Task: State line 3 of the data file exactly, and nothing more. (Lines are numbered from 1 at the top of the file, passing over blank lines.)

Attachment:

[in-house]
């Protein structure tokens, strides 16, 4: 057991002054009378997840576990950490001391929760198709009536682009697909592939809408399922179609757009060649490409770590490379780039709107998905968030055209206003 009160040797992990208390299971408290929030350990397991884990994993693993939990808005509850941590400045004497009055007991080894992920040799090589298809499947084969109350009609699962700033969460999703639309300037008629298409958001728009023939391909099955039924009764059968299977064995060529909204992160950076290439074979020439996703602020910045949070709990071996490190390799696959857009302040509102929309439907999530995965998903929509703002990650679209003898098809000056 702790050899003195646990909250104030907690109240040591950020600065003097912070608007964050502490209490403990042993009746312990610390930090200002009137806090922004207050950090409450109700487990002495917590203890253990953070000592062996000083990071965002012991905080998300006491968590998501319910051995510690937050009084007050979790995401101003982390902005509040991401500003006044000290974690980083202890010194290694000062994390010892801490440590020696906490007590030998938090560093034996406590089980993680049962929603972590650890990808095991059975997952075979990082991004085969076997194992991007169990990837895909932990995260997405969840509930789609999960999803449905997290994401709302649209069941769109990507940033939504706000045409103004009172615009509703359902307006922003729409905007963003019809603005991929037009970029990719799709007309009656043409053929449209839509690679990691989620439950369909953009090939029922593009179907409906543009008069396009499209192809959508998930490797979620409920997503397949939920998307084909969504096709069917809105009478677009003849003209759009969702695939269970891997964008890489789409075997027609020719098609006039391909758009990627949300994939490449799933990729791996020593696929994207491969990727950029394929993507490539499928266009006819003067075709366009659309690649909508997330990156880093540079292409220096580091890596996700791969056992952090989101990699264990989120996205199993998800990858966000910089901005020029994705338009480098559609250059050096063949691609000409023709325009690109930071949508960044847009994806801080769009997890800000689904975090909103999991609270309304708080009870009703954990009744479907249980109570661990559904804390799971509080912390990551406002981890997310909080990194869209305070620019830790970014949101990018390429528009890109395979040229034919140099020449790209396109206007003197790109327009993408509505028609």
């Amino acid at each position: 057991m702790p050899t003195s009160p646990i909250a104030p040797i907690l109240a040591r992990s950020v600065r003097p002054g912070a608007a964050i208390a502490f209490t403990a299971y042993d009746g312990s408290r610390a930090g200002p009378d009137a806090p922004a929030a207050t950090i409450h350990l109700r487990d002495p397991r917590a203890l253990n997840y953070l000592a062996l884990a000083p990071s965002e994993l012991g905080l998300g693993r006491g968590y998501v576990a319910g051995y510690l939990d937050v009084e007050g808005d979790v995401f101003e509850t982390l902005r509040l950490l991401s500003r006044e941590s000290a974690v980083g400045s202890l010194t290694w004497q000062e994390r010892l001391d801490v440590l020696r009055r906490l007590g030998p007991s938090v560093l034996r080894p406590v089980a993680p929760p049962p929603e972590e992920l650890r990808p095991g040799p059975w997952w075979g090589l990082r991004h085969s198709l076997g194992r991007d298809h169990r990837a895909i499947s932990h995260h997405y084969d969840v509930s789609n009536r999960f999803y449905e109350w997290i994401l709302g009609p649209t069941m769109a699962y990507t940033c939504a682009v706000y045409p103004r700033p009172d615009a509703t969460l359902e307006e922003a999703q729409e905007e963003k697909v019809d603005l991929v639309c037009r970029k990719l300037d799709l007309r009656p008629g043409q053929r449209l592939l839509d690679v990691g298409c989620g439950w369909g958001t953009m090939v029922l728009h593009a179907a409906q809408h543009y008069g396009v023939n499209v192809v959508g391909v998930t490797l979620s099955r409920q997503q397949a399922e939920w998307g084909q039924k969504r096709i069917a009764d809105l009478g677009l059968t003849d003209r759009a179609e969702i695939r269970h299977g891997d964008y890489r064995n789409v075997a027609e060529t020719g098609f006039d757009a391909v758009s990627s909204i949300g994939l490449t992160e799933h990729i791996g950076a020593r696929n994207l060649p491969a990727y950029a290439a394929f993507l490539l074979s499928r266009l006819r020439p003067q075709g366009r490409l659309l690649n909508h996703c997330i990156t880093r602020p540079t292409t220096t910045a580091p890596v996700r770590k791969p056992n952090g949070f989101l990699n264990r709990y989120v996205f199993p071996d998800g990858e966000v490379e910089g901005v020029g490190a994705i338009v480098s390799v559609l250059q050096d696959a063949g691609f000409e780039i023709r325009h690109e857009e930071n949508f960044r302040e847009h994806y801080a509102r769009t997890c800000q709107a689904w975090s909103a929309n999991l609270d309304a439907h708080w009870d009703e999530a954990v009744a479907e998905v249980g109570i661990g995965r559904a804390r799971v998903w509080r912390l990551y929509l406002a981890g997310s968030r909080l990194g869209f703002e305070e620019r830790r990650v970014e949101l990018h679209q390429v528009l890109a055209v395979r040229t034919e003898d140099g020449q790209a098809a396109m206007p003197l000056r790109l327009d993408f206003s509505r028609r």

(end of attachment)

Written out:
């Amino acid at each position: 057991m702790p050899t003195s009160p646990i909250a104030p040797i907690l109240a040591r992990s950020v600065r003097p002054g912070a608007a964050i208390a502490f209490t403990a299971y042993d009746g312990s408290r610390a930090g200002p009378d009137a806090p922004a929030a207050t950090i409450h350990l109700r487990d002495p397991r917590a203890l253990n997840y953070l000592a062996l884990a000083p990071s965002e994993l012991g905080l998300g693993r006491g968590y998501v576990a319910g051995y510690l939990d937050v009084e007050g808005d979790v995401f101003e509850t982390l902005r509040l950490l991401s500003r006044e941590s000290a974690v980083g400045s202890l010194t290694w004497q000062e994390r010892l001391d801490v440590l020696r009055r906490l007590g030998p007991s938090v560093l034996r080894p406590v089980a993680p929760p049962p929603e972590e992920l650890r990808p095991g040799p059975w997952w075979g090589l990082r991004h085969s198709l076997g194992r991007d298809h169990r990837a895909i499947s932990h995260h997405y084969d969840v509930s789609n009536r999960f999803y449905e109350w997290i994401l709302g009609p649209t069941m769109a699962y990507t940033c939504a682009v706000y045409p103004r700033p009172d615009a509703t969460l359902e307006e922003a999703q729409e905007e963003k697909v019809d603005l991929v639309c037009r970029k990719l300037d799709l007309r009656p008629g043409q053929r449209l592939l839509d690679v990691g298409c989620g439950w369909g958001t953009m090939v029922l728009h593009a179907a409906q809408h543009y008069g396009v023939n499209v192809v959508g391909v998930t490797l979620s099955r409920q997503q397949a399922e939920w998307g084909q039924k969504r096709i069917a009764d809105l009478g677009l059968t003849d003209r759009a179609e969702i695939r269970h299977g891997d964008y890489r064995n789409v075997a027609e060529t020719g098609f006039d757009a391909v758009s990627s909204i949300g994939l490449t992160e799933h990729i791996g950076a020593r696929n994207l060649p491969a990727y950029a290439a394929f993507l490539l074979s499928r266009l006819r020439p003067q075709g366009r490409l659309l690649n909508h996703c997330i990156t880093r602020p540079t292409t220096t910045a580091p890596v996700r770590k791969p056992n952090g949070f989101l990699n264990r709990y989120v996205f199993p071996d998800g990858e966000v490379e910089g901005v020029g490190a994705i338009v480098s390799v559609l250059q050096d696959a063949g691609f000409e780039i023709r325009h690109e857009e930071n949508f960044r302040e847009h994806y801080a509102r769009t997890c800000q709107a689904w975090s909103a929309n999991l609270d309304a439907h708080w009870d009703e999530a954990v009744a479907e998905v249980g109570i661990g995965r559904a804390r799971v998903w509080r912390l990551y929509l406002a981890g997310s968030r909080l990194g869209f703002e305070e620019r830790r990650v970014e949101l990018h679209q390429v528009l890109a055209v395979r040229t034919e003898d140099g020449q790209a098809a396109m206007p003197l000056r790109l327009d993408f206003s509505r028609r």